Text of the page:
"Curious about the class I was told to avoid I poked my head in the door and was reminded of the many lectures I attended at uni. It didn't seem that bad but you can understand why students enjoy the more lively and passionate lectures I'd attended earlier.

"There is an organised information session at 2.30pm which allows you to talk to current students and admissions staff and if you attend on Thursday you can go along to the pub evening which starts at 4pm to meet even more students.

"During this time I found out that there is a new building being built which will increase substantially the amount of room available to the business school. It's due to open in 2002 and will improve the facilities to the level you'd expect of a world class business school."

Visiting or obtaining more information about Wharton

Information sessions are a great help and run from 2.30pm Monday to Friday. You can attend classes Monday to Thursday. To review a class list go to the Admissions Office just before 9am.

Funny blog:

Advice from Experts

Test Day Strategies from GMAT Experts

Comprehensive preparation is crucial to GMAT success for most students, but it is not the only factor. Consequently, Veritas Prep is pioneering research on the other ingredients required for a high GMAT score.

While this research continues, Veritas Prep thought they could share additional insight from a few members of their renowned GMAT faculty. Each Veritas Prep Instructor scored in the 99th percentile on an actual GMAT exam and has experience helping others duplicate their success.

No one suggestion is universal. Each student should consider a suggestion, practice it, and decide whether or not to incorporate it into his or her own test-taking regimen. The Veritas Prep experts recommend:

* “I highly recommend that students create a ‘workback schedule’. Working back from the exam, the week before, the students should plan to do a full run through of the exam, including nutrition and test day schedule (if your exam is at 4pm, then take your practice exam at 4pm). Working back from this run through, one week before they should do ANOTHER complete run through with the exact same conditions. Why complete two? It's similar to the theater, with a full run through and a dress rehearsal. The first session is to get a sense of what 3.5 hours is really like, to understand looking at the screen for that long a period of time, getting limited bathroom breaks, etc. Students typically think they can perform on little sleep and that nutrition doesn't matter, etc. The full run through often reveals the error of their thinking, as well as revealing other areas that need review. The second run through is to rebuild confidence. Since confidence is so important in exam success, students should avoid going into the exam worried (as most typically are after the first run through). I repeat this mantra to my students often.”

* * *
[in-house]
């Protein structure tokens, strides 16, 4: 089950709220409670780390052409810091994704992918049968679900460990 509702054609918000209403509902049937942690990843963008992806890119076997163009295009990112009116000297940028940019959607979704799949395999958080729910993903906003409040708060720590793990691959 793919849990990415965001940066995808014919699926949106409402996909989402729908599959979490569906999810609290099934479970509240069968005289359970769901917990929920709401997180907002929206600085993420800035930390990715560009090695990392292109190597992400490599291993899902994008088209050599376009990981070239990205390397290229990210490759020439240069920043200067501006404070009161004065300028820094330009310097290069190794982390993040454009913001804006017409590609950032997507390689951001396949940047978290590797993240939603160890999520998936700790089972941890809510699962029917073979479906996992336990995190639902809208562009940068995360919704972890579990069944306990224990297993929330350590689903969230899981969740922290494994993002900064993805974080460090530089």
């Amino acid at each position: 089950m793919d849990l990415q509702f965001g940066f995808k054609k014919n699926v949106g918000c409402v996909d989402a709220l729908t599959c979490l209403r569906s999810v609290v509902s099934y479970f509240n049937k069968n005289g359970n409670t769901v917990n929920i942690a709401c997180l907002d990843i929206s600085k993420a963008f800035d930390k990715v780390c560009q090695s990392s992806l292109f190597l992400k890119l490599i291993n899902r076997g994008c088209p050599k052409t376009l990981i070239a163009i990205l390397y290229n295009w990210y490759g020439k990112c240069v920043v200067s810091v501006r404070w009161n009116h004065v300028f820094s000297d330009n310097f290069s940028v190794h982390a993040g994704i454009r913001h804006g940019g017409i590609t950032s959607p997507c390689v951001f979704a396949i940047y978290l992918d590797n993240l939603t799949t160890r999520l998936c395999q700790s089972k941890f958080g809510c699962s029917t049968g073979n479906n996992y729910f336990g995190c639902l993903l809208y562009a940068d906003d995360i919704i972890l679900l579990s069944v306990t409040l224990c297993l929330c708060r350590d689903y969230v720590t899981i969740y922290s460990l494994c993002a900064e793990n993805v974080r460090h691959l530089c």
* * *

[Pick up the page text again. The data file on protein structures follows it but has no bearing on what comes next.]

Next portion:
Kevin Richardson, Chicago-based Veritas Prep GMAT Instructor and Veritas MBA Admissions Consultant (Stanford Graduate School of Business)

* “My advice to students is to finish their full-time preparation three days before the test. In other words, don’t plan on learning anything new in those three days. Just spend a few hours a day reviewing and refreshing what is in your head at that point. The GMAT is as much an endurance game as anything. I encourage students to sleep normally for them. Anything other than their normal sleep routine would be disruptive. If their sleep routine is not optimal, however, I encourage them from the beginning of their preparation to adopt a new one well in advance so that it becomes normal for them by the time they take the test. I encourage people to listen to their rhythms when they schedule their test – morning people schedule in the morning, night owls in the afternoon. Most people have a good sense of when their brains are at optimal function and endurance. And for nutrition, I have a few tips: high-protein for breakfast a few hours before the test, something with carbs and protein just before, a power bar or high-calorie protein drink at the first break, and something like fruit (somewhat complex sugars) for the second break. The idea here is endurance, and having the right kinds of energy available at every stop. In terms of exercise, again, I don’t recommend any changes from established routine. If the routine is sub-optimal, it has to be modified well in advance. The idea here is that on test day, you should not have to deal with anything that will make your brain say ‘That’s a new feeling’ and distract you from the test. Sore muscles, weird sleep effects, or gastro-intestinal problems tend to do that.”

ob Stringham, Salt Lake City and New York-based Veritas Prep GMAT Instructor